The country has been able to survive economically by maintaining strong ties with Russia, which has in effect subsidized Belarus’ economy and thus kept the president in power.
Elected in 1994, former state farm manager Lukashenka held a referendum in 1995, after which Soviet symbols were resurrected; Belarus is the only post-Soviet state that has kept the former Soviet flag and coat of arms. The referendum also effectively ensured that the national language, as during Soviet times, retained an inferior status vis-a-vis Russian.
In 1996, Lukashenka held a second, fraudulent referendum, which gave him literally unlimited, powers. Every official in government, the health system, the education and cultural institutions, in industry, military, police, and even the courts is appointed by Lukashenka, making him a bona-fide dictator. He openly refers to himself as the people’s “Daddy”, to whom all are indebted. Lukashenka has built up a large security apparatus to repress freedom and change. The police, especially the riot police (OMON) and the internal security forces (the armed forces of the Ministry of the Interior) are very large in size and also armed and equipped as if the country were facing an imminent danger of a major civil war.
Lukashenka was reelected five times, each time claiming a larger percentage of the electorate than the previous one. In the run-up to the election on 9 August 2020, as expected, all potential serious competitors were sentenced to lengthy jail terms. But then these candidates’ wives registered themselves as candidates, a strategy not seen as a serious threat to Lukashenka’s continued rule, because the candidates were women.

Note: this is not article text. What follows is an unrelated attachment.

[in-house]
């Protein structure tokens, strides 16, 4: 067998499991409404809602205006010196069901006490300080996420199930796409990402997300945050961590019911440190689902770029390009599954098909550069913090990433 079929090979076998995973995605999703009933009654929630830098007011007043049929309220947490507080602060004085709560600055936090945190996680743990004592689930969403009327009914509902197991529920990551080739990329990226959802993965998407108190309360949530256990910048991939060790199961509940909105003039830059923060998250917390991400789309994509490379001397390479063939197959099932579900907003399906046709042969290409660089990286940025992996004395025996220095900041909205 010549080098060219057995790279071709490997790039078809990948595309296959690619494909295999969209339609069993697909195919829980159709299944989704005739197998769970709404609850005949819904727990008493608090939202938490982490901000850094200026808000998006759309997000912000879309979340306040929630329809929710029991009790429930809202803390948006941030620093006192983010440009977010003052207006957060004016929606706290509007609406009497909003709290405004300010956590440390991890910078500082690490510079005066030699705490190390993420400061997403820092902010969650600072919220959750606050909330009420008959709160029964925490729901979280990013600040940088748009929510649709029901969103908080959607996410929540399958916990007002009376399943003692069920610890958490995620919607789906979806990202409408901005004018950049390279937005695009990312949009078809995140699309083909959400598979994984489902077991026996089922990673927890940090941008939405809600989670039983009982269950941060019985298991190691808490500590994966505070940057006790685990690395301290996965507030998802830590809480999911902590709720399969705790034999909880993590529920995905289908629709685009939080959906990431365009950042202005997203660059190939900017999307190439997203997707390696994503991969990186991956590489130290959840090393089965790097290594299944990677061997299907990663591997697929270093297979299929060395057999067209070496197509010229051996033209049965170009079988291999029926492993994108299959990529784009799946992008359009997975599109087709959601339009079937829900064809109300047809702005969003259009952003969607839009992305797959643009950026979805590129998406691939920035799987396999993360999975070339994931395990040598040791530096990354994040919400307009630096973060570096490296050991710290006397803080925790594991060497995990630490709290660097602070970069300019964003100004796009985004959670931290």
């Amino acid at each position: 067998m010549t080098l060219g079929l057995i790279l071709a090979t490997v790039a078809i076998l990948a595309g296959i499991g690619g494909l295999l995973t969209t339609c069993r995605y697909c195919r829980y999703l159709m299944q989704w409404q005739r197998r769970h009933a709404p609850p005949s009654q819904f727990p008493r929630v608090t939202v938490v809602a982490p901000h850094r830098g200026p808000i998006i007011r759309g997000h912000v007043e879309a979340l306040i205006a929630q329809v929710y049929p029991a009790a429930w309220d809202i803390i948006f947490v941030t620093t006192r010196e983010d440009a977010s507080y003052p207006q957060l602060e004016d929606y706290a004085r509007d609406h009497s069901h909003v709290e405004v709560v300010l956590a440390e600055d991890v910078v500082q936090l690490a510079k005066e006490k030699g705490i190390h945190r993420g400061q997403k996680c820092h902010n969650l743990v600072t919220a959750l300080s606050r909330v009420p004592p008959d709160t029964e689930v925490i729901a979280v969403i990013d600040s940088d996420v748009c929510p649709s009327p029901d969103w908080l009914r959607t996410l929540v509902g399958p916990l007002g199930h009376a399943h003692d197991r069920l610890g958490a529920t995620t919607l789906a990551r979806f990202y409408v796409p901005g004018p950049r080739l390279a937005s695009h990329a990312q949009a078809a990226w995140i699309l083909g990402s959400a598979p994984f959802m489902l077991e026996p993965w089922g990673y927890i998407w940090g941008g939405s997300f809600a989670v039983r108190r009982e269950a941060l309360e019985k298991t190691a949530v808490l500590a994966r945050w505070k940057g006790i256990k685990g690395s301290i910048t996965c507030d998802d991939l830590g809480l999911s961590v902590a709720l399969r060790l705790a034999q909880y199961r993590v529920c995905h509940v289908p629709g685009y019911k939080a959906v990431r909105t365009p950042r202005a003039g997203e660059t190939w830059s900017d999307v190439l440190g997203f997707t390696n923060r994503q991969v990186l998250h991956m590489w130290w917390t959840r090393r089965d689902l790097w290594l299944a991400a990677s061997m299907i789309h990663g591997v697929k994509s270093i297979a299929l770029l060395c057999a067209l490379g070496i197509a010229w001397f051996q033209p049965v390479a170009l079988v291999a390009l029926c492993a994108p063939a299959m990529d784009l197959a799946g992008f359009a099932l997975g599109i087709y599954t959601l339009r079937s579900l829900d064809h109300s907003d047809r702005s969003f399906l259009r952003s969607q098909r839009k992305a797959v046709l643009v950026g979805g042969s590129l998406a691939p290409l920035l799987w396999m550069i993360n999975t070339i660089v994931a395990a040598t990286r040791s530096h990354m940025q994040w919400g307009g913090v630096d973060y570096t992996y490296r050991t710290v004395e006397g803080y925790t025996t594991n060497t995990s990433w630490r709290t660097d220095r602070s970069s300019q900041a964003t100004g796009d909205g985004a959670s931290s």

In the event, the opposition rallied behind one candidate, Sviatlana Cihanouskaya. The day following the election, the Central Electoral Commission announced that Lukashenka had won with 80 percent of the votes, a Soviet-like margin, which only reinforced the conviction of a majority that fair elections, and democracy itself, do not exist in Belarus.
Hundreds of thousands of voters, assisted by the “Golos” (Vote) website (https://belarus2020.org/home), which was able to produce statistically significant data, immediately reacted; large crowds, most of them women, took to the streets to protest this gross injustice, demanding Lukashenka’s resignation, as well as fresh, honest elections.
Since that time, marches of similar size have shaken the capital city of Miensk. They have been mirrored in all towns and even villages. The largest protest march was on 23 August with approximately 250,000 people taking part (www.DW.com). Almost the same number was again achieved on 25 October (www.RFERL.org ), the day after the president-elect, Sviatlana Cihanouskaya, presented the regime with an ultimatum to leave or face countrywide strikes and civil disobedience.
Numerous workers at large and small government owned industries went on strike, in spite of threats of dismissal and even criminal charges. These strikes, and also »work slow« or »work by the rules« actions, present a real danger to the regime, given its chronic economic weaknesses.